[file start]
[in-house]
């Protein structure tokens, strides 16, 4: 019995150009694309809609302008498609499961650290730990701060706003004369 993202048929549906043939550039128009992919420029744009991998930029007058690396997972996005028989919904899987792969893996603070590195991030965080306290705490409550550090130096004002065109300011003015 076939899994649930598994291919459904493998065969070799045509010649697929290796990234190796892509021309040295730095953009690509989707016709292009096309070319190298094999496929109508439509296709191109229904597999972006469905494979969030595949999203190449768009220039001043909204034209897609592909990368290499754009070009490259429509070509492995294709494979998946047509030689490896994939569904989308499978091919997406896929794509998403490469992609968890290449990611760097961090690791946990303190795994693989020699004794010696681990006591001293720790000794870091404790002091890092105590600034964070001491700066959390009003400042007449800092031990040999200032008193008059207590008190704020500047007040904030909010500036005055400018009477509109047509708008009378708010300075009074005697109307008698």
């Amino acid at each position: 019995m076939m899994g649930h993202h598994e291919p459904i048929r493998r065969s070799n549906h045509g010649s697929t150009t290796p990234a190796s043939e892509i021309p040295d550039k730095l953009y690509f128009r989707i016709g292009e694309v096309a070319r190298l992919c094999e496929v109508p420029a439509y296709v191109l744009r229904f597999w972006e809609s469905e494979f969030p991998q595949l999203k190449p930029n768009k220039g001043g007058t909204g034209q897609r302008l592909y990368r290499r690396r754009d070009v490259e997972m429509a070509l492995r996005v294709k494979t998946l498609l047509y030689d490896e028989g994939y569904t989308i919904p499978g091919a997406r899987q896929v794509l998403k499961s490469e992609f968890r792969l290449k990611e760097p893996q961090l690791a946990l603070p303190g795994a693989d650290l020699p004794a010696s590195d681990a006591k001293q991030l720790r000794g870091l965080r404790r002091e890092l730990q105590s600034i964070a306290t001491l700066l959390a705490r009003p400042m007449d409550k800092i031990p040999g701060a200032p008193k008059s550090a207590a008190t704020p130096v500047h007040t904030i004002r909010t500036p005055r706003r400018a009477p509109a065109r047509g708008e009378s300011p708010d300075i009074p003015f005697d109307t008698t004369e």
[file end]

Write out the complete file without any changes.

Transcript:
[in-house]
């Protein structure tokens, strides 16, 4: 019995150009694309809609302008498609499961650290730990701060706003004369 993202048929549906043939550039128009992919420029744009991998930029007058690396997972996005028989919904899987792969893996603070590195991030965080306290705490409550550090130096004002065109300011003015 076939899994649930598994291919459904493998065969070799045509010649697929290796990234190796892509021309040295730095953009690509989707016709292009096309070319190298094999496929109508439509296709191109229904597999972006469905494979969030595949999203190449768009220039001043909204034209897609592909990368290499754009070009490259429509070509492995294709494979998946047509030689490896994939569904989308499978091919997406896929794509998403490469992609968890290449990611760097961090690791946990303190795994693989020699004794010696681990006591001293720790000794870091404790002091890092105590600034964070001491700066959390009003400042007449800092031990040999200032008193008059207590008190704020500047007040904030909010500036005055400018009477509109047509708008009378708010300075009074005697109307008698």
């Amino acid at each position: 019995m076939m899994g649930h993202h598994e291919p459904i048929r493998r065969s070799n549906h045509g010649s697929t150009t290796p990234a190796s043939e892509i021309p040295d550039k730095l953009y690509f128009r989707i016709g292009e694309v096309a070319r190298l992919c094999e496929v109508p420029a439509y296709v191109l744009r229904f597999w972006e809609s469905e494979f969030p991998q595949l999203k190449p930029n768009k220039g001043g007058t909204g034209q897609r302008l592909y990368r290499r690396r754009d070009v490259e997972m429509a070509l492995r996005v294709k494979t998946l498609l047509y030689d490896e028989g994939y569904t989308i919904p499978g091919a997406r899987q896929v794509l998403k499961s490469e992609f968890r792969l290449k990611e760097p893996q961090l690791a946990l603070p303190g795994a693989d650290l020699p004794a010696s590195d681990a006591k001293q991030l720790r000794g870091l965080r404790r002091e890092l730990q105590s600034i964070a306290t001491l700066l959390a705490r009003p400042m007449d409550k800092i031990p040999g701060a200032p008193k008059s550090a207590a008190t704020p130096v500047h007040t904030i004002r909010t500036p005055r706003r400018a009477p509109a065109r047509g708008e009378s300011p708010d300075i009074p003015f005697d109307t008698t004369e």